X-Men and The Hulk aren't the only comic books featuring strangely coloured characters. Centennial College has just published a comic starring Saucertop, a true blue hero who's helping international students and their families to understand life and education in Canada.
"When we asked our international students what was the most common questions their parents had for them, the responses were quite surprising," says Wayne MacPhail, co-author of the comic book Return From Centennial College and the college's Web development coordinator. "They wanted to know what Canadians eat, what the weather was like, what some of the societal norms were, such as whether students wear school uniforms."
The 12-page book, illustrated by freelance designer Steven Toth, borrows the style and palette used in Asian comic books. The story follows an extraterrestrial family picking up Saucertop at the spaceport after his return from a year of study at Centennial.
The character is peppered with questions about his experience, echoing the same queries international students often hear from their parents.
"We liked the idea of using an outer space setting, because the concept is universal, and the experience of moving to another continent, another society, can sometimes feel like an other-worldly adventure," MacPhail says.
He and Toth worked on the comic for three months to fine-tune the images and the messages.
"It's a unique, impactful (sic) way of conveying the international-student experience," says Judy Turner, director of international education at Centennial. "The book will be used as part of our overseas recruitment package to help students and their parents better appreciate some of the cultural differences international students may face."
Centennial has seen a boom in the number of international students who attend classes at Ontario's first community college.
Some 700 students have come from such regions as mainland China, India, Turkey, Pakistan, Eastern Europe and the Middle East.
International students feel right at home at Centennial, which already serves a diverse Canadian multicultural population in east Toronto.
Centennial is recognized as one of the most culturally diverse post-secondary institutions in Canada, with almost 100 ethno-cultural groups represented and 80 languages spoken on campus.
The college purchased a commercial hotel in 2001 and converted it into a ready-made residence for its Canadian and international students.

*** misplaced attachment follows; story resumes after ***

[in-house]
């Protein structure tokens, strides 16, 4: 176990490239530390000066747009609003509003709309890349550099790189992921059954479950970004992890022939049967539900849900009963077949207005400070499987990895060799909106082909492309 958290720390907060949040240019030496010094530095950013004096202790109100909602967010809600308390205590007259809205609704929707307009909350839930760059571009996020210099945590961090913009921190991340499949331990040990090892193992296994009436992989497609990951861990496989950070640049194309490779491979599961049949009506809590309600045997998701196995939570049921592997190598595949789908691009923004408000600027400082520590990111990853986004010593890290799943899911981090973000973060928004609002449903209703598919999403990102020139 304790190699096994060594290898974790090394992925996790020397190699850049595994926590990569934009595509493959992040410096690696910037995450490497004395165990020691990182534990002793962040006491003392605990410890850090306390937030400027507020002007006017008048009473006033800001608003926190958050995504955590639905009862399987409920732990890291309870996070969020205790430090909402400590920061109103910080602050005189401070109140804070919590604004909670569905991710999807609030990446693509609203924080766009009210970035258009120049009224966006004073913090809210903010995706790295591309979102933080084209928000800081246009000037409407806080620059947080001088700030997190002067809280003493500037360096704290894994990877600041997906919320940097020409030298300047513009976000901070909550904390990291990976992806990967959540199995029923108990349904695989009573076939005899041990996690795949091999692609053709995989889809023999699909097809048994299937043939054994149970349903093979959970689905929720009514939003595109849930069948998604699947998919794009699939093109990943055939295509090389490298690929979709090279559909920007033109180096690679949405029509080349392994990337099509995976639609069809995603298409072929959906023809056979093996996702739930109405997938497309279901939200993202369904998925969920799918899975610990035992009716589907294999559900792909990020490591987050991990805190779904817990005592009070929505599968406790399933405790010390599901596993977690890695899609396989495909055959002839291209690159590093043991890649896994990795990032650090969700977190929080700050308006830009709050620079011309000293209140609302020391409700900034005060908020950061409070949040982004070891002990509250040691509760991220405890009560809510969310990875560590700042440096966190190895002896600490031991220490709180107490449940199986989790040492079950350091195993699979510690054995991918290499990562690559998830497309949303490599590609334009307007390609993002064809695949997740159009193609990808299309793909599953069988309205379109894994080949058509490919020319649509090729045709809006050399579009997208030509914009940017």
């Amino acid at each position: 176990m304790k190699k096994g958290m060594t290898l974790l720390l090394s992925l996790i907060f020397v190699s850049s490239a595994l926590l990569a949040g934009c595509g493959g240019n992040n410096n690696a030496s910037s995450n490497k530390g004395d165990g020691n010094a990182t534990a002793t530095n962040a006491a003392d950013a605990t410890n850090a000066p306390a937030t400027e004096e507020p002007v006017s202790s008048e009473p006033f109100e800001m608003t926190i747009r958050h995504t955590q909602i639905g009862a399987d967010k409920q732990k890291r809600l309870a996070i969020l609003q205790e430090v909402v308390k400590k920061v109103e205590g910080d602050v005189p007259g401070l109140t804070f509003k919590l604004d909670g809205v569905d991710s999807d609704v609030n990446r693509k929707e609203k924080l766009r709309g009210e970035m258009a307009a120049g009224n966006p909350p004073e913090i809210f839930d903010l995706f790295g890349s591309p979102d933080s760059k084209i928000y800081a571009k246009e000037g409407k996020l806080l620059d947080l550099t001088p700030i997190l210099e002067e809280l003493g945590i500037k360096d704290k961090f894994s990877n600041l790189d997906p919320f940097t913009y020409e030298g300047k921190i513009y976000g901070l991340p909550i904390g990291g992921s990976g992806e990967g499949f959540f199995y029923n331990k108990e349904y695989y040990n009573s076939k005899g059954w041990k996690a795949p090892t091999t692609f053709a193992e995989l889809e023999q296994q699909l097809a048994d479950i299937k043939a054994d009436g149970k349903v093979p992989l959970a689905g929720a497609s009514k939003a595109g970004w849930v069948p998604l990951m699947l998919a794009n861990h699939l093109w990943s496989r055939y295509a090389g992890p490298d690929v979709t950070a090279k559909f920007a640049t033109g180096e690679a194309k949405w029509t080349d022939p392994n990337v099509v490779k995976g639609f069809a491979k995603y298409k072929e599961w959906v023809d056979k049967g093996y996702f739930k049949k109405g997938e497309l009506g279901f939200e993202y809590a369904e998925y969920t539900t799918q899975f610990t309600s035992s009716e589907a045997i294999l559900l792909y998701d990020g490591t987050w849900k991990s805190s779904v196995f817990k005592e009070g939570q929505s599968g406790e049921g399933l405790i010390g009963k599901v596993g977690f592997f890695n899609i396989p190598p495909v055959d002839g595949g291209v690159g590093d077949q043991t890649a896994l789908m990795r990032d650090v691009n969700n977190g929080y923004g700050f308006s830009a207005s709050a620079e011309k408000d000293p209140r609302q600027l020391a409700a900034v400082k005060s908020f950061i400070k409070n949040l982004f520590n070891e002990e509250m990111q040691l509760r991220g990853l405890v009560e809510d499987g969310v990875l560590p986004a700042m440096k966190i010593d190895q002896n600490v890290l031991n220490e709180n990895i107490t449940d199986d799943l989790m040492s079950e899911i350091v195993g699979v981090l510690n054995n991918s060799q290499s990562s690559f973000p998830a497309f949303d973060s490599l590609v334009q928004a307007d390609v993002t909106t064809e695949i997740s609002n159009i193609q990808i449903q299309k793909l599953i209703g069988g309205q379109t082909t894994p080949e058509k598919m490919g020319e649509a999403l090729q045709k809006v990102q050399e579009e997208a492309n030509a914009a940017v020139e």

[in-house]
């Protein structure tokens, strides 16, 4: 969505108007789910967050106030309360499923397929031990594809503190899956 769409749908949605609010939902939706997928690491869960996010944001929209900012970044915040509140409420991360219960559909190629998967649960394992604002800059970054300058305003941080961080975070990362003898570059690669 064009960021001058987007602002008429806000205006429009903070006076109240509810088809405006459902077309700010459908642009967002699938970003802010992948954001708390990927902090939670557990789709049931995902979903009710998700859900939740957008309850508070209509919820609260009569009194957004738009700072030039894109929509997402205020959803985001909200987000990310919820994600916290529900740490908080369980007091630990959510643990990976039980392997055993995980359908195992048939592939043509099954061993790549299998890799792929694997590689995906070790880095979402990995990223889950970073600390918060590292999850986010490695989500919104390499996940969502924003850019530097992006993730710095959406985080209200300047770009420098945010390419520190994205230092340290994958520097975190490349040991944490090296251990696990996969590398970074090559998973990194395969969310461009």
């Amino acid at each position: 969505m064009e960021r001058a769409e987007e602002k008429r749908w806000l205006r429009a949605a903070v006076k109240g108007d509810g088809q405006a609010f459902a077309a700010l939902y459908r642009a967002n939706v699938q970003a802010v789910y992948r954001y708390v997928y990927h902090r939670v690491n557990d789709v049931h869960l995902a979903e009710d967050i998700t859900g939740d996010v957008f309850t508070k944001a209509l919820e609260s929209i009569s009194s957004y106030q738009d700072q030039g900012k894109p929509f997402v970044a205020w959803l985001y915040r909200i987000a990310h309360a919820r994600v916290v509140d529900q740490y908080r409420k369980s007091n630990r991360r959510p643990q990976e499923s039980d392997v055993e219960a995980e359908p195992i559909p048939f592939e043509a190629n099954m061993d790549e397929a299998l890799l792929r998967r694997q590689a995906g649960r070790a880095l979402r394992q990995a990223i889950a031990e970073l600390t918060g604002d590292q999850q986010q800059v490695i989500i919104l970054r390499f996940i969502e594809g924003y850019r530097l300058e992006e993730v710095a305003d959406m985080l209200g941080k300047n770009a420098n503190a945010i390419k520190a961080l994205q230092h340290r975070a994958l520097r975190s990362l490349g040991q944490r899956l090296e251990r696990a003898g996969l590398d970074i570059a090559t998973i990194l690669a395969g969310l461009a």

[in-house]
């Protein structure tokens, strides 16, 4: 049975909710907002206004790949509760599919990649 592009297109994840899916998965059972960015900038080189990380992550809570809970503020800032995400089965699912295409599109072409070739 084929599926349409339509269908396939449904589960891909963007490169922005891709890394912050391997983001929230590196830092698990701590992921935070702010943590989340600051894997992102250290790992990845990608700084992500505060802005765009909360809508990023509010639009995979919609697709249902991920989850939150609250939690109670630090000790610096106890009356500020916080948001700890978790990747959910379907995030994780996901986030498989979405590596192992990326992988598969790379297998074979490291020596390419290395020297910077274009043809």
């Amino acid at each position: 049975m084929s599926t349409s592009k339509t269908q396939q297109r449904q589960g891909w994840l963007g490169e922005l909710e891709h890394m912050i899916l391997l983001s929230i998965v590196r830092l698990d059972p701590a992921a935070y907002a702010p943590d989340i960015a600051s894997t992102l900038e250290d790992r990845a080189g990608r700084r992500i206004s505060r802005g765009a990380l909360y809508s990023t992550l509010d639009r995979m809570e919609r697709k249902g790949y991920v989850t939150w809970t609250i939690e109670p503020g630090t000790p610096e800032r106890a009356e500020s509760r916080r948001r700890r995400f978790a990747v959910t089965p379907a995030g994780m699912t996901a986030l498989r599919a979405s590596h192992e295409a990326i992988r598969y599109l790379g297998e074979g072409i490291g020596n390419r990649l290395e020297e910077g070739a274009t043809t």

The provincial government will invest $409,800 in an innovative e-learning initiative that will allow Cambrian College to deliver its training services via the Internet.
Government funding will be used to assist in the purchase of the state-of-the-art equipment necessary to bring this innovative e-learning environment online.
"Web-based learning is an important tool in the North," said Jim Wilson, Minister of Northern Development and Mines and Northern Ontario Heritage Fund Corporation chair. "By investing in initiatives such as this, our government is making it easier for northern students to learn and ultimately work in the communities where they were raised."
The Cambrian College eDome is a circular, high-tech, multi-media facility that will provide global access to Cambrian's web-based programming.
Providing a flexible environment for learning, the eDome will serve distance education partners through both same-time, same place and anytime, anyplace learning.
This multi-media facility will have circular seating, digital cameras, multiple video streams, large screens and surround sound.
The eDome will have the capacity to visually capture heavy-duty equipment or small calibration instruments like a micrometer and web-cast them to off-campus learners.
"The generous assistance from the Ontario government, and the commitment of our private-sector partners, will ensure a workforce that has every educational and technological advantage," said Cambrian president Sylvia Barnard.
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